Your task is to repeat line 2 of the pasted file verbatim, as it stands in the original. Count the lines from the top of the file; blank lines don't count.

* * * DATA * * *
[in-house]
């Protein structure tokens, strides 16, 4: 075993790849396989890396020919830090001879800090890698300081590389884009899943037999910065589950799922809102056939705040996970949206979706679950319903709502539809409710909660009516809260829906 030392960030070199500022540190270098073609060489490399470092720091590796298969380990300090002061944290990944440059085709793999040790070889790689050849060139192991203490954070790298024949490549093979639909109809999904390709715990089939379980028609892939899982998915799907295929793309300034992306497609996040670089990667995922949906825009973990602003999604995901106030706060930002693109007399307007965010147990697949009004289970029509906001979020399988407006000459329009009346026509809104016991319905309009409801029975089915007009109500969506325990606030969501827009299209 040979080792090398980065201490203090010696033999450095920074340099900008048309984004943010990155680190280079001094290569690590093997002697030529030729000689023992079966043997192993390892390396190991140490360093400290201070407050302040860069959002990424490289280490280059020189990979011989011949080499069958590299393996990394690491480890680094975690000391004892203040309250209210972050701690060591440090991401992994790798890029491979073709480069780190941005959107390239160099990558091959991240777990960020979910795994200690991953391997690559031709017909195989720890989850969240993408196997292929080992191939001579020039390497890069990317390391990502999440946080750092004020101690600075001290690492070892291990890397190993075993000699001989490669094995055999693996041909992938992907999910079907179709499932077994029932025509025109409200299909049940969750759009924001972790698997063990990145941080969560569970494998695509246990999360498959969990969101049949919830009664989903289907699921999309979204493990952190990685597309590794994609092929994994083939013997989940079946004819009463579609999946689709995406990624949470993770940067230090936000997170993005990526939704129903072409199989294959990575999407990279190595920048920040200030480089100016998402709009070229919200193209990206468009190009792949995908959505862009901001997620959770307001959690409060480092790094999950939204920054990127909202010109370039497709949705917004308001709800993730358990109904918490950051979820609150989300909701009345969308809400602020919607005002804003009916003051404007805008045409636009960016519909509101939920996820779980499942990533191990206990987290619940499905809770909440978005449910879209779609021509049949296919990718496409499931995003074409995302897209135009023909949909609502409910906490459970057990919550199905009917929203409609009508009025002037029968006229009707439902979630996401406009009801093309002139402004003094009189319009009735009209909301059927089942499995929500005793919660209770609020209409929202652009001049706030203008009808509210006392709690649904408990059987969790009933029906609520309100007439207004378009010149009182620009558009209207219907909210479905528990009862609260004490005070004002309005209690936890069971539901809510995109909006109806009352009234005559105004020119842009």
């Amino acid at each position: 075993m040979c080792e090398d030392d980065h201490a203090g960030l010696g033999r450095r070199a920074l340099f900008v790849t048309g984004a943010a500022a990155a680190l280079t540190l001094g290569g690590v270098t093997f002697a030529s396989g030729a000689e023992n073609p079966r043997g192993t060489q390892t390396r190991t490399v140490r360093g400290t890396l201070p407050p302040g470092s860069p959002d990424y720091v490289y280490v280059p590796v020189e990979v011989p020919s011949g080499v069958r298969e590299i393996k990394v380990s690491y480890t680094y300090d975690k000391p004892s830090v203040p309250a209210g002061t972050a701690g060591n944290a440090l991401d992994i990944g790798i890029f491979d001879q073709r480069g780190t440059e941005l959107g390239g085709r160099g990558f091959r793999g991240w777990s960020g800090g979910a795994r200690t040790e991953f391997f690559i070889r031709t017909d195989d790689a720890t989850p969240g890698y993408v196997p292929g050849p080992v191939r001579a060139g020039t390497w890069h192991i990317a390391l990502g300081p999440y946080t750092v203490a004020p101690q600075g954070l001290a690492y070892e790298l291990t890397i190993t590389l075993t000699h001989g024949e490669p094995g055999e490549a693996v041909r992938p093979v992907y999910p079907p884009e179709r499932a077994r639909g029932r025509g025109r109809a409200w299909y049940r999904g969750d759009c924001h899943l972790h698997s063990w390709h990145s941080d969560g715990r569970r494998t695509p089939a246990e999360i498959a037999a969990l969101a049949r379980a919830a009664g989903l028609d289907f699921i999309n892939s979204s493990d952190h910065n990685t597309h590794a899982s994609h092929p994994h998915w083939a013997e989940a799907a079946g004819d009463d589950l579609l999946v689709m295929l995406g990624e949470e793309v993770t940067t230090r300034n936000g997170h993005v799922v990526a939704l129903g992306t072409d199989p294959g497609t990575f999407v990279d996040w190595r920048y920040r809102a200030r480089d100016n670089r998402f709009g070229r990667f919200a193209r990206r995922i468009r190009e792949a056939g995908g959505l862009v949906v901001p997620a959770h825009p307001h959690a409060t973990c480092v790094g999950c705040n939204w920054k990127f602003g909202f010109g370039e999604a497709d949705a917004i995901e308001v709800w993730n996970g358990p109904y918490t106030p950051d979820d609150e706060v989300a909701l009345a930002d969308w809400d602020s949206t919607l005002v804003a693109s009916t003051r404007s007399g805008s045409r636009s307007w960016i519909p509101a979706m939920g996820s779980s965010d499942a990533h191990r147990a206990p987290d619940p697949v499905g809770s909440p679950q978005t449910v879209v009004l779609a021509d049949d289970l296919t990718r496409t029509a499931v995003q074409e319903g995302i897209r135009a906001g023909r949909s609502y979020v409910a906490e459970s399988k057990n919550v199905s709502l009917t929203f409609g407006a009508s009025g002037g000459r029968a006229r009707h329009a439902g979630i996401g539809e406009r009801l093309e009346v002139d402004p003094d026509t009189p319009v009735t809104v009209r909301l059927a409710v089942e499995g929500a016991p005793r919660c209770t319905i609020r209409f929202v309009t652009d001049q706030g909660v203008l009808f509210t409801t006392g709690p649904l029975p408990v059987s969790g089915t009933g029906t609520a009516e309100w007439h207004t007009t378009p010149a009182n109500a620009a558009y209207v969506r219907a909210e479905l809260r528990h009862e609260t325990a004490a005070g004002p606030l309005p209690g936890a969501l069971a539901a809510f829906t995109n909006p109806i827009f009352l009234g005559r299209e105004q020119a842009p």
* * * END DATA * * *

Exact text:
């Protein structure tokens, strides 16, 4: 075993790849396989890396020919830090001879800090890698300081590389884009899943037999910065589950799922809102056939705040996970949206979706679950319903709502539809409710909660009516809260829906 030392960030070199500022540190270098073609060489490399470092720091590796298969380990300090002061944290990944440059085709793999040790070889790689050849060139192991203490954070790298024949490549093979639909109809999904390709715990089939379980028609892939899982998915799907295929793309300034992306497609996040670089990667995922949906825009973990602003999604995901106030706060930002693109007399307007965010147990697949009004289970029509906001979020399988407006000459329009009346026509809104016991319905309009409801029975089915007009109500969506325990606030969501827009299209 040979080792090398980065201490203090010696033999450095920074340099900008048309984004943010990155680190280079001094290569690590093997002697030529030729000689023992079966043997192993390892390396190991140490360093400290201070407050302040860069959002990424490289280490280059020189990979011989011949080499069958590299393996990394690491480890680094975690000391004892203040309250209210972050701690060591440090991401992994790798890029491979073709480069780190941005959107390239160099990558091959991240777990960020979910795994200690991953391997690559031709017909195989720890989850969240993408196997292929080992191939001579020039390497890069990317390391990502999440946080750092004020101690600075001290690492070892291990890397190993075993000699001989490669094995055999693996041909992938992907999910079907179709499932077994029932025509025109409200299909049940969750759009924001972790698997063990990145941080969560569970494998695509246990999360498959969990969101049949919830009664989903289907699921999309979204493990952190990685597309590794994609092929994994083939013997989940079946004819009463579609999946689709995406990624949470993770940067230090936000997170993005990526939704129903072409199989294959990575999407990279190595920048920040200030480089100016998402709009070229919200193209990206468009190009792949995908959505862009901001997620959770307001959690409060480092790094999950939204920054990127909202010109370039497709949705917004308001709800993730358990109904918490950051979820609150989300909701009345969308809400602020919607005002804003009916003051404007805008045409636009960016519909509101939920996820779980499942990533191990206990987290619940499905809770909440978005449910879209779609021509049949296919990718496409499931995003074409995302897209135009023909949909609502409910906490459970057990919550199905009917929203409609009508009025002037029968006229009707439902979630996401406009009801093309002139402004003094009189319009009735009209909301059927089942499995929500005793919660209770609020209409929202652009001049706030203008009808509210006392709690649904408990059987969790009933029906609520309100007439207004378009010149009182620009558009209207219907909210479905528990009862609260004490005070004002309005209690936890069971539901809510995109909006109806009352009234005559105004020119842009």